2. The system will check daily for updates to the File Quarantine malware definition list. An opt-out capability is provided via the “Automatically update safe downloads list” checkbox in Security Preferences. Additional information is available in this Knowledge Base article: http://support.apple.com/kb/HT4651
  3. The installation process for this update will search for and remove known variants of the MacDefender malware. If a known variant was detected and removed, the user will be notified via an alert after the update is installed. Additional information is available in this Knowledge Base article: http://support.apple.com/kb/HT4651

Mac users were getting infected by MacDefender when they were redirected from legitimate websites to fake websites which told them that their Mac was infected with a virus. The user is then offered the MacDefender “anti-virus” software to solve the issue. Of course, this “anti-virus” software is in fact malware trying to get credit card information. The most common names for this malware are MacDefender, MacProtector and MacSecurity.

Apple Updates OS X, Safari and iOS

Microsoft released a bumper set of security fixes on Tuesday and today it was Apple’s turn with fixes for OS X, Safari and iOS. The update for OS X was to block the fraudulent SSL certificates stolen from Comodo (better late than never), Safari 5.0.5 fixes two vulnerabilities in WebKit and iOS has been updated to 4.3.2 to block the stolen Comodo certificates and to fix other vulnerabilities.

Security Update 2011-002 applies to Mac OS X v10.5.8 and Mac OS X v10.6.7 and does nothing else other than to blacklist the fraudulent Comodo certificates.

Safari has been updated to 5.0.5 for Mac OS X v10.5.8, Mac OS X v10.6.5 or later, Windows 7, Vista and XP. Two vulnerabilities have been fixed in WebKit:

  • An integer overflow issue existed in the handling of nodesets. Visiting a maliciously crafted website may lead to an unexpected application termination or arbitrary code execution.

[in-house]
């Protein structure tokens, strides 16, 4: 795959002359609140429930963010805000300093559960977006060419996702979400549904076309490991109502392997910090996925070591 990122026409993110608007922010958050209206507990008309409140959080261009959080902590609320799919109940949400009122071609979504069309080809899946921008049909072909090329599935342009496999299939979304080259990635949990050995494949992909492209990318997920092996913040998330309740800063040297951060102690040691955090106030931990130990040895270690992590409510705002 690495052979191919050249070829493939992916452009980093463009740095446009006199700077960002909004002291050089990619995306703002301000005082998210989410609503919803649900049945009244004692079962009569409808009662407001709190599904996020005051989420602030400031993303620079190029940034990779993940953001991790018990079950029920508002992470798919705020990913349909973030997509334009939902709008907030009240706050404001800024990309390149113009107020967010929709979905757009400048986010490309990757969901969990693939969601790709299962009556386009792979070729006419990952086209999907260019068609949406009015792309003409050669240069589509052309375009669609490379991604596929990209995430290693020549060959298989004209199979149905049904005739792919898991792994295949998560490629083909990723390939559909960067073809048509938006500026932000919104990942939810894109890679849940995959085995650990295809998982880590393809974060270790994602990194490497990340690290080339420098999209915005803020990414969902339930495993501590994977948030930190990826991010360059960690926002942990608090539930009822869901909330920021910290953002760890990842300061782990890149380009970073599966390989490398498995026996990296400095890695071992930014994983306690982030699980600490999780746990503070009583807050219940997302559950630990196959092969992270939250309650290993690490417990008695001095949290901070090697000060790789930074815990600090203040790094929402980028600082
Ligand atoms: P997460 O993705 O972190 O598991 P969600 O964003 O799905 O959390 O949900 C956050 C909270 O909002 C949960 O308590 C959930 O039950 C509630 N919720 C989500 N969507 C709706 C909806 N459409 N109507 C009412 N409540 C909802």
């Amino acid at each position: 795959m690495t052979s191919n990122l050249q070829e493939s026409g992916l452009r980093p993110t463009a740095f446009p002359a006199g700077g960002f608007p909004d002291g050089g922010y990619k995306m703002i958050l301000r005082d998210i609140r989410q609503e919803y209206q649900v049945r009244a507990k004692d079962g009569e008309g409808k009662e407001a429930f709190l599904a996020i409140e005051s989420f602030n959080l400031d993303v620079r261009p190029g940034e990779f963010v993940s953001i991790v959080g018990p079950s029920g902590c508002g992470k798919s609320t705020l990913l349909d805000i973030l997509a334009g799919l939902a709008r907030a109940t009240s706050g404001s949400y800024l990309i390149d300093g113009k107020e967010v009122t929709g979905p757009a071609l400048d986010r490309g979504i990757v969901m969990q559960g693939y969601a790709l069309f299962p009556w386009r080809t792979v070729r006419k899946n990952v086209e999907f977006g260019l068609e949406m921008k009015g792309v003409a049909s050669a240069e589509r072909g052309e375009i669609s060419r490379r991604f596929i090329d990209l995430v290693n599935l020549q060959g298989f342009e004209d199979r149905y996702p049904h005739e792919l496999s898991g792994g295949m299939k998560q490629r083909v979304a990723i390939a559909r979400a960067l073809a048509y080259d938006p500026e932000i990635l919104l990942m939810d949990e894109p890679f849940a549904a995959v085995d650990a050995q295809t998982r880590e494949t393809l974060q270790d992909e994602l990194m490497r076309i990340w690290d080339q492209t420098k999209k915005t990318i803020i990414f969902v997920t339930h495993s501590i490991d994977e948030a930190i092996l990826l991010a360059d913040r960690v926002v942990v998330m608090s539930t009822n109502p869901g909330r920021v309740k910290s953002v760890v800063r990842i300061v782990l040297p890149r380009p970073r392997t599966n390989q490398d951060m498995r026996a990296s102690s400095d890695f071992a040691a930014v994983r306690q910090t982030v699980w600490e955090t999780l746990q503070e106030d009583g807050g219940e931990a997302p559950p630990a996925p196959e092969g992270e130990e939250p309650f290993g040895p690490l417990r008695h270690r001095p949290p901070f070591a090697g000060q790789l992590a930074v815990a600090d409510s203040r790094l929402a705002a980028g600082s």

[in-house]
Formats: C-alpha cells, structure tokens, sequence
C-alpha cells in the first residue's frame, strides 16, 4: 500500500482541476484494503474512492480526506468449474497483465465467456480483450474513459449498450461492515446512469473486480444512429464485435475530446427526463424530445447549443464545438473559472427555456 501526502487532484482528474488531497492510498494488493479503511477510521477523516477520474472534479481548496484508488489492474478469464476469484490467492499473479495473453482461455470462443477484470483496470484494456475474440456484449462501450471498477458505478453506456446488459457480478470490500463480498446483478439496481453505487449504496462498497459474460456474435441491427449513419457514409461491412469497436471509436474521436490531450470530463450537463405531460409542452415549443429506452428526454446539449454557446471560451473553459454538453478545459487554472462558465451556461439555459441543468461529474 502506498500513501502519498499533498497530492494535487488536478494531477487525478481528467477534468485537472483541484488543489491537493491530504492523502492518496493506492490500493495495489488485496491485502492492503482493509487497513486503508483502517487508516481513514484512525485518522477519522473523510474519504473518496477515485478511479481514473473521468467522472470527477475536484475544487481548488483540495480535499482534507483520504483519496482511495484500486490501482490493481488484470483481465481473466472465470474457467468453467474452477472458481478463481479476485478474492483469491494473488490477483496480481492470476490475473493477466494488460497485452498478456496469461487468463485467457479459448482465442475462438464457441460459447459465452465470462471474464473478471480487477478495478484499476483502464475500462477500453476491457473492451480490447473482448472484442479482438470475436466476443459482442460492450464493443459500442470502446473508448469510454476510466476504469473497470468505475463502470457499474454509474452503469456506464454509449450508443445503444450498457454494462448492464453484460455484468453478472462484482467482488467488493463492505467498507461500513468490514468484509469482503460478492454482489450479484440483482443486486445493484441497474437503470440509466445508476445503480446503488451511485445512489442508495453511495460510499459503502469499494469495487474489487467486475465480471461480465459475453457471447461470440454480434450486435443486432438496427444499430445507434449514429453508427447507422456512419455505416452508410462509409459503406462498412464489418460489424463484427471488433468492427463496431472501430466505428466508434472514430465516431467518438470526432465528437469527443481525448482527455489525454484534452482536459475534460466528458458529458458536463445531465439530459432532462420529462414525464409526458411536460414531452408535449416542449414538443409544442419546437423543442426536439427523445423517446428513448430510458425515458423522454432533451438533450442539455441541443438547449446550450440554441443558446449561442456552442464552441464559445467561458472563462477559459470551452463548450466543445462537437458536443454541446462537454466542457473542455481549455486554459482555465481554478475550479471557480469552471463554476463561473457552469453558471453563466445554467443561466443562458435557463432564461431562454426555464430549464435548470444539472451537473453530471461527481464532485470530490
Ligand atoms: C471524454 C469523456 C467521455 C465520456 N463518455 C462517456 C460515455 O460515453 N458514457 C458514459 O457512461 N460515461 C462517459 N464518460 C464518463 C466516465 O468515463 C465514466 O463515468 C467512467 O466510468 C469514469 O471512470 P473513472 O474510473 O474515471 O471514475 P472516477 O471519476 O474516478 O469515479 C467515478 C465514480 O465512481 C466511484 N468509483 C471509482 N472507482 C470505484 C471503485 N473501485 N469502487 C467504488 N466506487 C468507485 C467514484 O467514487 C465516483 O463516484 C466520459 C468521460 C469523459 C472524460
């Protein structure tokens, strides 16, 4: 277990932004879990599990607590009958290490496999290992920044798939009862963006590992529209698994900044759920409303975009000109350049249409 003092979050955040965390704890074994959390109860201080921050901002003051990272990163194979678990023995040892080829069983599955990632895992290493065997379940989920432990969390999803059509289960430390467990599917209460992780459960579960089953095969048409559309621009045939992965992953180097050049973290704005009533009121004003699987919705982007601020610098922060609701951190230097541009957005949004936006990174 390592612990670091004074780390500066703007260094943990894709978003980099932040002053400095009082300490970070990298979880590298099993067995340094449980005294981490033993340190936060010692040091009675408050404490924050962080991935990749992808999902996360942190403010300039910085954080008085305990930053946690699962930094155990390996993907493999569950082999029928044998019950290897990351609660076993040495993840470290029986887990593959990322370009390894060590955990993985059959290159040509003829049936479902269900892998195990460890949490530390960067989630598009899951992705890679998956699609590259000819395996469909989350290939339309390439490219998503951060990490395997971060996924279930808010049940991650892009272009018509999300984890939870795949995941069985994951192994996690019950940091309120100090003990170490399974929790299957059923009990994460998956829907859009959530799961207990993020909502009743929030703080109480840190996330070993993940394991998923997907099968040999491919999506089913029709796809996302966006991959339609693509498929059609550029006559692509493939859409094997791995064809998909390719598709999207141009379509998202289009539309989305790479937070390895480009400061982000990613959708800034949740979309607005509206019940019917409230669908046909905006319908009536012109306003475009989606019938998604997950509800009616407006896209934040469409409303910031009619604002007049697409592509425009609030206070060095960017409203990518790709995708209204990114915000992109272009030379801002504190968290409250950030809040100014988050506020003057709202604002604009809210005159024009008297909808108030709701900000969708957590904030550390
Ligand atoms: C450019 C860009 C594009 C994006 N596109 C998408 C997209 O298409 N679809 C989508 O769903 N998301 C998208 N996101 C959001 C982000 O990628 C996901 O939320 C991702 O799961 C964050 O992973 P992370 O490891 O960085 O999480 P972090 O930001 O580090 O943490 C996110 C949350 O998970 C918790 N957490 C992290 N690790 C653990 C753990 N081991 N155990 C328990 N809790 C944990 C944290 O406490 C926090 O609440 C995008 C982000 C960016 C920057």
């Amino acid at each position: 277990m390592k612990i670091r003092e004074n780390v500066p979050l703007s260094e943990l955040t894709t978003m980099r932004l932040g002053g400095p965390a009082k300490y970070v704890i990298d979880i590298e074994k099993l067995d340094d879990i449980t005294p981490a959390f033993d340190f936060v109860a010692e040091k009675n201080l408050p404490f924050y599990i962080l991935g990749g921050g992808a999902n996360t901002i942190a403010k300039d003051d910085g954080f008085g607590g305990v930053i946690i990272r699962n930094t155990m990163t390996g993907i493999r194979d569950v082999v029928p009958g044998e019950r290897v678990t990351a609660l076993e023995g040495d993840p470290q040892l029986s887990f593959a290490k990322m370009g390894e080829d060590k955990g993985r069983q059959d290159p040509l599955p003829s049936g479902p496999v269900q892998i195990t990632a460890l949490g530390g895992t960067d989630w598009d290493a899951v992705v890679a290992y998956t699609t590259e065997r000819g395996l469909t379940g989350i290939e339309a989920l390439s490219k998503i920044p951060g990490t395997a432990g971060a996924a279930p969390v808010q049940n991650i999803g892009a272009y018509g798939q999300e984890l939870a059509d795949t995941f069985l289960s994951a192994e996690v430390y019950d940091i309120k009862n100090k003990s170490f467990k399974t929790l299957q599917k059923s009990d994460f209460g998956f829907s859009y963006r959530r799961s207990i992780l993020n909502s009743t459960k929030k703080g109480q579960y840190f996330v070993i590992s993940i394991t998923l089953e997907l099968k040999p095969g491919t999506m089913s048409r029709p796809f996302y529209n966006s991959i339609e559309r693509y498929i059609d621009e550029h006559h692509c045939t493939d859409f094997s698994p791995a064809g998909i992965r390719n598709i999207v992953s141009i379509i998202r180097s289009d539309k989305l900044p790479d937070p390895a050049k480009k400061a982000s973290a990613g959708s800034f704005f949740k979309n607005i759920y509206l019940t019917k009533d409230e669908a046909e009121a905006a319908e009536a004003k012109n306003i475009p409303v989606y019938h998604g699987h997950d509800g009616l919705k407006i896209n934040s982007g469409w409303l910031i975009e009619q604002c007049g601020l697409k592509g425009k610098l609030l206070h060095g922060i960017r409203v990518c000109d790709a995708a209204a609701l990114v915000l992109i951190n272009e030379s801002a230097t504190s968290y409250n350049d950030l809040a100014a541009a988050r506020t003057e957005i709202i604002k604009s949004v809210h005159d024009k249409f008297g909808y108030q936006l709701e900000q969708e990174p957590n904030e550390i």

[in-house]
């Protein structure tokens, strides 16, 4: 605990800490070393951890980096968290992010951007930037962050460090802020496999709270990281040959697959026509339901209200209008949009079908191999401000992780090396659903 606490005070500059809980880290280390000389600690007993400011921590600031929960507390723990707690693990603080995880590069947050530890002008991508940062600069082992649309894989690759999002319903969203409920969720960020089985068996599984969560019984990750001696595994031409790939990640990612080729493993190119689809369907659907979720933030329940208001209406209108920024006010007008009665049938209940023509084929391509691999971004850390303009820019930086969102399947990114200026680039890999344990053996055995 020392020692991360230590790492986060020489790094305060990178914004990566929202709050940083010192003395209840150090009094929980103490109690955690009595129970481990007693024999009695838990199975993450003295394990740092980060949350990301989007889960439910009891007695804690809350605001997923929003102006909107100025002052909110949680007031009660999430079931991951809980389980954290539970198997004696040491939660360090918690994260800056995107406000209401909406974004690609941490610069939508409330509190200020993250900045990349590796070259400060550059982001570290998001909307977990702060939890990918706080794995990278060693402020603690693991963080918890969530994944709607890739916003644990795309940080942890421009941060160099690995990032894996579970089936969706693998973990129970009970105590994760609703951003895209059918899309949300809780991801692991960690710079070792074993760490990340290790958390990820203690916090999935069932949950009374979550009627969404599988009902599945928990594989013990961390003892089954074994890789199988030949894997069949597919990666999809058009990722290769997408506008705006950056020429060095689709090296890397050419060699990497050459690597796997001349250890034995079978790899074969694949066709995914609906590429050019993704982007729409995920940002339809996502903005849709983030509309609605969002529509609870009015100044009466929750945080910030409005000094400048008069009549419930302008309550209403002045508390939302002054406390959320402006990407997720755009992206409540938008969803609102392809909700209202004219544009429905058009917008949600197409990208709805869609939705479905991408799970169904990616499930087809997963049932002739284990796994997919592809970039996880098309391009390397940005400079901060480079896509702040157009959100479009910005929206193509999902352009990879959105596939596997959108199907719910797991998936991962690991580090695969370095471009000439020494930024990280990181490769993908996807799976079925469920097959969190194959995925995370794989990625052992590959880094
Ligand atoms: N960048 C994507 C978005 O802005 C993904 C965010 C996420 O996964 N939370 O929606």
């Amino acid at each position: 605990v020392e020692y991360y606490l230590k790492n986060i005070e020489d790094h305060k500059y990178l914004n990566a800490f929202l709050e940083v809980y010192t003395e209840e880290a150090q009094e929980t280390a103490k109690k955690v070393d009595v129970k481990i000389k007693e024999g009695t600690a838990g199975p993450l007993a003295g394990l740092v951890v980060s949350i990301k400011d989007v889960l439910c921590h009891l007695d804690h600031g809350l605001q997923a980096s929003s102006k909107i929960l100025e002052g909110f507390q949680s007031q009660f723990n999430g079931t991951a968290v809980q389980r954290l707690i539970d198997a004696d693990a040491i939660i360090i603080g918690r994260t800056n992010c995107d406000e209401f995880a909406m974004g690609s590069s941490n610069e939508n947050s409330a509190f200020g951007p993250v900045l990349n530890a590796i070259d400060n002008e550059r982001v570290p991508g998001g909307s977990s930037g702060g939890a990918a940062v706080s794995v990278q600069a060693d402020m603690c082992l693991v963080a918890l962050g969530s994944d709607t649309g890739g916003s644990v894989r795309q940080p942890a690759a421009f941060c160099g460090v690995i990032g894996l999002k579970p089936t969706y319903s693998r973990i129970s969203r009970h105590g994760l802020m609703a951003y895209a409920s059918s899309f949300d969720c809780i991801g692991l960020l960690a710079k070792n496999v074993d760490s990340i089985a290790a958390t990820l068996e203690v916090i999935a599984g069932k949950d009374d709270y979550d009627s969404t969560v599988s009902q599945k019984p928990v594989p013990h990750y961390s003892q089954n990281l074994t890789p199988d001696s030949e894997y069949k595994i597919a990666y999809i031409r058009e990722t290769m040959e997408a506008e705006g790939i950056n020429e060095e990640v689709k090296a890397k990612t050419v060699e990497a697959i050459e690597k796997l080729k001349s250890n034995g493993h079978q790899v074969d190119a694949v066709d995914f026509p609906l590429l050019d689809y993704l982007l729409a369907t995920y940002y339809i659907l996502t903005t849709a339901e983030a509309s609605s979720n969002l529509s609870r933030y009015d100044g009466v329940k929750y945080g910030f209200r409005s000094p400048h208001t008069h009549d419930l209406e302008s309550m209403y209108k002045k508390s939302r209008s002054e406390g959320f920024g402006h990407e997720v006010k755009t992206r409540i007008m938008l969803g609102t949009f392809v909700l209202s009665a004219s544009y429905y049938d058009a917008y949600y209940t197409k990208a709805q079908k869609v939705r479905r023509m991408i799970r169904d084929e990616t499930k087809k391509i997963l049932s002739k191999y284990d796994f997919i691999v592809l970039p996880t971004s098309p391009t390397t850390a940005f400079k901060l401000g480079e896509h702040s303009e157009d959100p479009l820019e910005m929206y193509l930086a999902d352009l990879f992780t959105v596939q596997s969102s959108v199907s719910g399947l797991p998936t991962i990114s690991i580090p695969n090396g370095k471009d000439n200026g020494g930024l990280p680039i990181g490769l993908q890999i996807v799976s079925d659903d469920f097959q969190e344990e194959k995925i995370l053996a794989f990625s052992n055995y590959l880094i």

• A use after free issue existed in the handling of text nodes. Visiting a maliciously crafted website may lead to an unexpected application termination or arbitrary code execution.

iOS 4.3.2 fixed the same to flaws listed above (as Safari on the desktop shares a lot of the same code as Safari that is built into iOS, blocked the Comodo certificates and fixed a vulnerability in libxslt and one in QuickLook:

  • libxslt’s implementation of the generate-id() XPath function disclosed the address of a heap buffer. Visiting a maliciously crafted website may lead to the disclosure of addresses on the heap, which may aid in bypassing address space layout randomization protection. This issue is addressed by generating an ID based on the difference between the addresses of two heap buffers.
  • A memory corruption issue existed in QuickLook’s handling of Microsoft Office files. Viewing a maliciously crafted Microsoft Office file may lead to an unexpected application termination or arbitrary code execution.

The latter problem is likely to be the one used by Charlie Miller at this years Pwn20wn contest.

Apple updates Java for OS X 10.5 and 10.6

Apple has released Java for Mac OS X 10.5 Update 9 and Java for Mac OS X 10.6 Update 4. The updates effectively upgrades J2SE 5.0 to update 28 (Java 1.5.0_28) and Java SE 6 to update 24 (Java 1.6.0_24).

Multiple vulnerabilities exist in J2SE 5.0 update 26 (Java 1.5.0_26) and Java SE 6 update 22 (Java 1.6.0_22), the most serious of which may allow an untrusted Java applet to execute arbitrary code outside of the Java sandbox. Visiting a web page containing a maliciously crafted untrusted Java applet may lead to arbitrary code execution with the privileges of the current user. These issues are fixed in Java version 1.5.0_28 and 1.6.0_24.

Oracle previously released these updates for Java in February and these Apple updates are a result of these fixes trickling down to the official OS X release.

Apple have officially deprecated the Apple port of Java to OS X and it told developers to “not rely on the Apple-supplied Java runtime being present in future versions of Mac OS X”.

However they have (together with Oracle) announced the OpenJDK project for Mac OS X and that “Apple will contribute most of the key components, tools and technology required for a Java SE 7 implementation on Mac OS X, including a 32-bit and 64-bit HotSpot-based Java virtual machine, class libraries, a networking stack and the foundation for a new graphical client.”